Arrival in SA

Conditions On Board

Duke of

Pioneer Ships to arrive in South Australia

After the historic meeting at Exeter Hall on the 30th June 1834, where the principles, objects, plan and prospects of the New Colony of South Australia were explained to the public, hundreds of enquiries from prospective immigrants started to arrive at the South Australian Association's rooms at 7 John Street Adelphi.

The First Expedition
Because the Commissioners were not able to appoint the colonial officers and surveyors until the South Australian Act became law - 19th February 1836 - the South Australian Company was able to organise its ships first.

The Company's Ships
The Company dispatched the Duke of York, the Lady Mary Pelham, the Emma and the John Pirie, with the intention of commencing whaling operations on Kangaroo Island - a known safe harbour.

The Commissioners' Ships
The Commissioners had the extra problem of not knowing exactly where the capital and seat of government were to be placed. They gave explicit instructions to the Surveyor General Colonel Light, to locate the city and harbour within easy communication of the River Murray.

Their first expedition consisted of the Rapid supported by the Cygnet, to complete the maritime survey. The Buffalo, with Governor Hindmarsh in command, was to proceed to Port Lincoln to await the decision of Colonel Light as to the capital site.

The other pioneer ships which departed in 1836 were to rendezvous at Nepean Bay Kangaroo Island and then to proceed to Light's capital and harbour.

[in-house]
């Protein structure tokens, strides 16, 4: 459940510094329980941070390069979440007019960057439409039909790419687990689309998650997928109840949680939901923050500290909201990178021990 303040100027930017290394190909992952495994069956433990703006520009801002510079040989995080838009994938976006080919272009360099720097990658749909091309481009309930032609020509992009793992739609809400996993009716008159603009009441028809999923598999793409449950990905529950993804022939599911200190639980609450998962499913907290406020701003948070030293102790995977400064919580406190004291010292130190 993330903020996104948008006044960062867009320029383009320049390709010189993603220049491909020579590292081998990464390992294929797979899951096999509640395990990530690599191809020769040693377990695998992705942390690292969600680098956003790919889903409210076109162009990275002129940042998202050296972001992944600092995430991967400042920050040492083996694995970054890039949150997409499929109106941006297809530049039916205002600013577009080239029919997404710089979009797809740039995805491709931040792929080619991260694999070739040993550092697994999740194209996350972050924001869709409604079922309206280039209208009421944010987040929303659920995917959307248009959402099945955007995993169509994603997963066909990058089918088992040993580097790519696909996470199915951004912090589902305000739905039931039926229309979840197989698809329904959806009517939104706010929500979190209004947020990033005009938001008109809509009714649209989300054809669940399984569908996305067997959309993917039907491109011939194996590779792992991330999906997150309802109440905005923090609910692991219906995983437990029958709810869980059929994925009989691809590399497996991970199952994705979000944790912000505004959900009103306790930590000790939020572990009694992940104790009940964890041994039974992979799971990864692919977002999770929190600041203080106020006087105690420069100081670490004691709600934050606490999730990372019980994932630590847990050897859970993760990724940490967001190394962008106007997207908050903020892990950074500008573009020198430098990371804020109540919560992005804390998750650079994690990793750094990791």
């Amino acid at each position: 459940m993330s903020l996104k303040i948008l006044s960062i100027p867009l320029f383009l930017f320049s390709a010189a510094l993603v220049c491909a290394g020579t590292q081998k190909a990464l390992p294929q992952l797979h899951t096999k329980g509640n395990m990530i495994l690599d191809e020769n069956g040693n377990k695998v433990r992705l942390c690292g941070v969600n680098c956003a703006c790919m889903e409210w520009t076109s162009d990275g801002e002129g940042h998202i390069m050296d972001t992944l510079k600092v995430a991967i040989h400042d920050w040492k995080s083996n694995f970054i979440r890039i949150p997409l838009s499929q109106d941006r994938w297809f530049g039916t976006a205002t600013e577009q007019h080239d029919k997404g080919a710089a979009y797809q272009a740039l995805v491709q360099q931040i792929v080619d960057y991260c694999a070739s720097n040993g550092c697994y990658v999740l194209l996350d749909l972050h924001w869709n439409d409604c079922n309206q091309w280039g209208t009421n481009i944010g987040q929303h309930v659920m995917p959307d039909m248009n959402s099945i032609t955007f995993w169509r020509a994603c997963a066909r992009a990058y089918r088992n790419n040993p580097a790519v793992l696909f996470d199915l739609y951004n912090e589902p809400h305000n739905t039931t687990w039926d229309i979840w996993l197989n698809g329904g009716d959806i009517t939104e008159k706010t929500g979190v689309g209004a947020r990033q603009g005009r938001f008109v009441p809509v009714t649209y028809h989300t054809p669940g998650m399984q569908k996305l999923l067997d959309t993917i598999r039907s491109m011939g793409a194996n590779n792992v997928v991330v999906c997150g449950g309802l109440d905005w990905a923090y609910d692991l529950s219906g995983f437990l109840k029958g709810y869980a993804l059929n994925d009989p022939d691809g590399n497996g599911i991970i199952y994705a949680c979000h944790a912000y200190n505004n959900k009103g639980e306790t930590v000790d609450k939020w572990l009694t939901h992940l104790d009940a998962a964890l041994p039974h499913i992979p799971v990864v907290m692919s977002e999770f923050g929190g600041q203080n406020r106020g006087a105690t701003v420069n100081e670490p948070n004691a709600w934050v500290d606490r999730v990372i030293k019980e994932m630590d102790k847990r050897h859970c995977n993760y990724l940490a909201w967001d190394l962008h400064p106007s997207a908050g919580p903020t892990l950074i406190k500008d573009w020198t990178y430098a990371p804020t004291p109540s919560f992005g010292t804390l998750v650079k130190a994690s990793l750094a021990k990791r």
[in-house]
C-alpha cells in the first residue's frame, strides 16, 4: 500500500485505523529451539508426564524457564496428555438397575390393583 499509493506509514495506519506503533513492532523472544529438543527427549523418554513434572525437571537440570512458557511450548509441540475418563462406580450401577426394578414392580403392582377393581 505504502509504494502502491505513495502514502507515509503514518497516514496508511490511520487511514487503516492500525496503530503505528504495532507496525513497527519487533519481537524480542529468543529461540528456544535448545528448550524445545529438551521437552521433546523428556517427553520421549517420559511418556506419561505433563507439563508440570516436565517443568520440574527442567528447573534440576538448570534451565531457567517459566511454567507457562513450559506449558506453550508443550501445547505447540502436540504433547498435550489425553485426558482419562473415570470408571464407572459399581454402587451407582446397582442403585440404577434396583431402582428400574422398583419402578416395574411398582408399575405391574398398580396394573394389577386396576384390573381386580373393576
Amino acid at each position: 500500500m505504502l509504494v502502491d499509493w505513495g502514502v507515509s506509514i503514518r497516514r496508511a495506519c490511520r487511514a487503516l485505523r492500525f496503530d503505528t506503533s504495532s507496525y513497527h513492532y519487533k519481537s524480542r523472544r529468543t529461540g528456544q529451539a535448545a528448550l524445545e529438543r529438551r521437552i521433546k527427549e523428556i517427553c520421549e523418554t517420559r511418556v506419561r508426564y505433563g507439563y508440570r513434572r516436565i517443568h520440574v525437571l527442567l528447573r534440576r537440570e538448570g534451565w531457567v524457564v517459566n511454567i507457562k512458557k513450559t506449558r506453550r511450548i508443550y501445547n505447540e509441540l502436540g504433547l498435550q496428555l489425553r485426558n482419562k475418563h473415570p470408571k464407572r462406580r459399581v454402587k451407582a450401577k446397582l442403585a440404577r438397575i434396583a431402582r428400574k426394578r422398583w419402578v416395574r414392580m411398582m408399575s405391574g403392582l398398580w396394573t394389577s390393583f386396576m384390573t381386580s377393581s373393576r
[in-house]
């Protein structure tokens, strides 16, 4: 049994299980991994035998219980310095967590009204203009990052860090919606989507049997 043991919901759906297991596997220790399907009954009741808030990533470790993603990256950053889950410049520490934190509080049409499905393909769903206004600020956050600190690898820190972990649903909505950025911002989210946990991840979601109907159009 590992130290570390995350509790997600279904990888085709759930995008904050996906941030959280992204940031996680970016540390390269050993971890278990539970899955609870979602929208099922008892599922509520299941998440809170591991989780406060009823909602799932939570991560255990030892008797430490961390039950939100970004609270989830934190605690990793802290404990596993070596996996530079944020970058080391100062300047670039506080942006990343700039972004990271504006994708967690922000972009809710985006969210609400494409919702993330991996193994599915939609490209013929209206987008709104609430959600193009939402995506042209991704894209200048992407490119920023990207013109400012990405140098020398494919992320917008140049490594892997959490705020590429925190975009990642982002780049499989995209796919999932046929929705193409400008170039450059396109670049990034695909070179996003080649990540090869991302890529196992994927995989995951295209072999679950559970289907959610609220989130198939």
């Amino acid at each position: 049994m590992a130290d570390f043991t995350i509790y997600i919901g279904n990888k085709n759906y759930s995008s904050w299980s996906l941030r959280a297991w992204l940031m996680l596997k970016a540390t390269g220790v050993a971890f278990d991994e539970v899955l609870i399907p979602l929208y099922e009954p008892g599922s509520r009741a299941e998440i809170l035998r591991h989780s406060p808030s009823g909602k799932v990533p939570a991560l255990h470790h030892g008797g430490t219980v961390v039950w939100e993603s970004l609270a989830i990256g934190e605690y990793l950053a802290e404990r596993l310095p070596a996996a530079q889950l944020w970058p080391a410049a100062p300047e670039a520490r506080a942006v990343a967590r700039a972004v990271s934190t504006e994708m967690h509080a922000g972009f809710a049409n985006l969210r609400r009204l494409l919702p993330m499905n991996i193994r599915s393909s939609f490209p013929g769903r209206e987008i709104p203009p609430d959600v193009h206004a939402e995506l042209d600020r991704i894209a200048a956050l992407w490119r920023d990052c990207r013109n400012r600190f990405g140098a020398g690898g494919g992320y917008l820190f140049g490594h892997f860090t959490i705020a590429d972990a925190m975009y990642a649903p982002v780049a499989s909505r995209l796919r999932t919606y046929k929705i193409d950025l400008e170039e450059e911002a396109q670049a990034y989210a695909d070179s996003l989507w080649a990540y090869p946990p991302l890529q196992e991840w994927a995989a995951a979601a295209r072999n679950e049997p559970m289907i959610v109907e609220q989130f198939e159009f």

The 6 ships which did not arrive until 1837 were:-

1st September
Holdfast Bay
17th January 1837
William HuttLondon
12th August
Holdfast Bay
26th January 1837
John RenwickLondon
18th October
Holdfast Bay
9th February 1837
3rd September
Holdfast Bay
11th February 1837
Sarah and ElizabethHull
26th September
14th April 1837
South AustralianPlymouth
22nd December
22nd April 1837

Passage and Selection Of The Emigrants
Under the Emigration Scheme, labouring classes received a free passage. They had to be between 15 and 30 years of age, preferably married and needed two references. Steerage passengers paid
15-20, Middle Berth 35-40, Cabin class 70. Children under 14 years were charged 3 while those under 1 year were free.

Conditions on board
Although the ships had been assessed for their suitability to convey immigrants, the captain was responsible for their welfare once on board.

The larger emigrant vessels each carried a doctor who was paid 10/- per person landed in the colony as an innovative medical insurance scheme.

Even though there were a few deaths and births, these were minor compared with the Duchess of Northumberland's journey described left.

We can only imagine what it was like to spend 137 days or so cramped up on one of these small wooden ships, sailing half way round the world with the prospect of not even knowing where your final destination was to be or what you would find when you got there.

All emigration to South Australia was voluntary - remarkable also for the high percentage of women and children who arrived on our first fleet.

The 9 ships to arrive in South Australia in 1836 landed:- 343 males, 164 females and 129 children - total 636.

Their average age was only 19 years of age.

On to the Duke of York
Return to the top of this page.

Lady Mary

John Pirie.





Tam O'Shanter.



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